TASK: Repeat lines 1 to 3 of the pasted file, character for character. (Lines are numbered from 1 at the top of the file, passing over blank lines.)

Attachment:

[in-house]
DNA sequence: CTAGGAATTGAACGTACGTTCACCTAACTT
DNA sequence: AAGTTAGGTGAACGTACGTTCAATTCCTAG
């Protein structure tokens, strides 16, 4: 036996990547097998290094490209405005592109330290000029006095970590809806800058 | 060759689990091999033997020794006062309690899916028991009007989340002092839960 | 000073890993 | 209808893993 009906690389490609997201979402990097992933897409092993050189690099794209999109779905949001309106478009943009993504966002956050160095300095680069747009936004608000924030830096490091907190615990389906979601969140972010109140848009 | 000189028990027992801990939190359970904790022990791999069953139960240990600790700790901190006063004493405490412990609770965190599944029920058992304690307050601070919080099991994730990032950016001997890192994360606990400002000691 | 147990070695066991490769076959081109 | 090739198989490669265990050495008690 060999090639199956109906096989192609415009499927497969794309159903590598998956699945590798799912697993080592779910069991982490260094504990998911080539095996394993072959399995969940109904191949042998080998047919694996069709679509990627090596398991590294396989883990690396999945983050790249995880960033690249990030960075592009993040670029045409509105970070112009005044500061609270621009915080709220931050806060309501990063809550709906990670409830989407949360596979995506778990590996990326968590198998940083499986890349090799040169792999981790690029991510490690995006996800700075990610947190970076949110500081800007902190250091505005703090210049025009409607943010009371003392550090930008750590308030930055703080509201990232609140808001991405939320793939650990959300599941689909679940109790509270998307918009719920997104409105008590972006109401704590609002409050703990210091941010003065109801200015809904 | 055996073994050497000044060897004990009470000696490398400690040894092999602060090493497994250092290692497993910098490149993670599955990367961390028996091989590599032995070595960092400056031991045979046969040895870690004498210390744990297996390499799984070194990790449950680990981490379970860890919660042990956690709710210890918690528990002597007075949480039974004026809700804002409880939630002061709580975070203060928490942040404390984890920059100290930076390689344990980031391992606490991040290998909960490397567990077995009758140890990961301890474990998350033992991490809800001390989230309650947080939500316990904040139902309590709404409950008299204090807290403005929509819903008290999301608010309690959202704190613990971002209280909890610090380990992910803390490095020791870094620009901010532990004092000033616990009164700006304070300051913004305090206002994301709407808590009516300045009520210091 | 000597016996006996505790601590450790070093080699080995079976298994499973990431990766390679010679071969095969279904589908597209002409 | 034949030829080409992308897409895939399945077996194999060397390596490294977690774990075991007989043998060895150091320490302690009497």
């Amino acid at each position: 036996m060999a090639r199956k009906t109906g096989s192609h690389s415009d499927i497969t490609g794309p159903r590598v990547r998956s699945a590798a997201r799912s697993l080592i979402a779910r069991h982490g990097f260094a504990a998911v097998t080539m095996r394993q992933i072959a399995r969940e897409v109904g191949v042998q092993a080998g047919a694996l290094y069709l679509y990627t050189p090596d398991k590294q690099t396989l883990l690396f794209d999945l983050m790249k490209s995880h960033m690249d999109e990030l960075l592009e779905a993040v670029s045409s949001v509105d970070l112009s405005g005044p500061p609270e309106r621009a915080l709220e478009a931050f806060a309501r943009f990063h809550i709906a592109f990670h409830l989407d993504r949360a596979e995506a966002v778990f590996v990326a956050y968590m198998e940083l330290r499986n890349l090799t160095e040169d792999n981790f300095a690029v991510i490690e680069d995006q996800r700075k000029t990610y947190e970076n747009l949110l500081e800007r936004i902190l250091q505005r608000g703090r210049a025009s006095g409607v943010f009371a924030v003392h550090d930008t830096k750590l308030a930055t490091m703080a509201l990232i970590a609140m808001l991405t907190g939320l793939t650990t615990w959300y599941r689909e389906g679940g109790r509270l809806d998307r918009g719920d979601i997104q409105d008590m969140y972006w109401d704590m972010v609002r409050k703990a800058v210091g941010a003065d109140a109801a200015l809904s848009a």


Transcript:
[in-house]
DNA sequence: CTAGGAATTGAACGTACGTTCACCTAACTT
DNA sequence: AAGTTAGGTGAACGTACGTTCAATTCCTAG